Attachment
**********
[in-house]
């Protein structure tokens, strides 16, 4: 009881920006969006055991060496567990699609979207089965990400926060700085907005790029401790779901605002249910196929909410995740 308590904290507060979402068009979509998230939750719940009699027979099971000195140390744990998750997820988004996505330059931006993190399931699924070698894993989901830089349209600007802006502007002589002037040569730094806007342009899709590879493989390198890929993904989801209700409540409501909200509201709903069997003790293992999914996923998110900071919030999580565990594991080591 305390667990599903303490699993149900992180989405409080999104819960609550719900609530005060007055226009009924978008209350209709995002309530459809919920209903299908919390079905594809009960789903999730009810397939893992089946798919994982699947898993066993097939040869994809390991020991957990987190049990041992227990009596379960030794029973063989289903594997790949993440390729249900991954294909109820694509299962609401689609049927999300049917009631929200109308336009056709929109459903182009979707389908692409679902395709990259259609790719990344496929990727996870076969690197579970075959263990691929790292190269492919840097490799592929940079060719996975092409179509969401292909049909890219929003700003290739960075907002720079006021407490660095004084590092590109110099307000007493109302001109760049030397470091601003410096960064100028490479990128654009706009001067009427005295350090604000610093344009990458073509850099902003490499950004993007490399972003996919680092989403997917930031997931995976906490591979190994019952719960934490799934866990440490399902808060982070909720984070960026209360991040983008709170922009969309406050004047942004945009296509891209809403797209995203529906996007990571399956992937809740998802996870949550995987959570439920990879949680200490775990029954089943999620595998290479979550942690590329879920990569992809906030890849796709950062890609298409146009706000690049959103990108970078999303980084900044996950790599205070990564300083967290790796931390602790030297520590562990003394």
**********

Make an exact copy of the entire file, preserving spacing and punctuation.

[in-house]
């Protein structure tokens, strides 16, 4: 009881920006969006055991060496567990699609979207089965990400926060700085907005790029401790779901605002249910196929909410995740 308590904290507060979402068009979509998230939750719940009699027979099971000195140390744990998750997820988004996505330059931006993190399931699924070698894993989901830089349209600007802006502007002589002037040569730094806007342009899709590879493989390198890929993904989801209700409540409501909200509201709903069997003790293992999914996923998110900071919030999580565990594991080591 305390667990599903303490699993149900992180989405409080999104819960609550719900609530005060007055226009009924978008209350209709995002309530459809919920209903299908919390079905594809009960789903999730009810397939893992089946798919994982699947898993066993097939040869994809390991020991957990987190049990041992227990009596379960030794029973063989289903594997790949993440390729249900991954294909109820694509299962609401689609049927999300049917009631929200109308336009056709929109459903182009979707389908692409679902395709990259259609790719990344496929990727996870076969690197579970075959263990691929790292190269492919840097490799592929940079060719996975092409179509969401292909049909890219929003700003290739960075907002720079006021407490660095004084590092590109110099307000007493109302001109760049030397470091601003410096960064100028490479990128654009706009001067009427005295350090604000610093344009990458073509850099902003490499950004993007490399972003996919680092989403997917930031997931995976906490591979190994019952719960934490799934866990440490399902808060982070909720984070960026209360991040983008709170922009969309406050004047942004945009296509891209809403797209995203529906996007990571399956992937809740998802996870949550995987959570439920990879949680200490775990029954089943999620595998290479979550942690590329879920990569992809906030890849796709950062890609298409146009706000690049959103990108970078999303980084900044996950790599205070990564300083967290790796931390602790030297520590562990003394």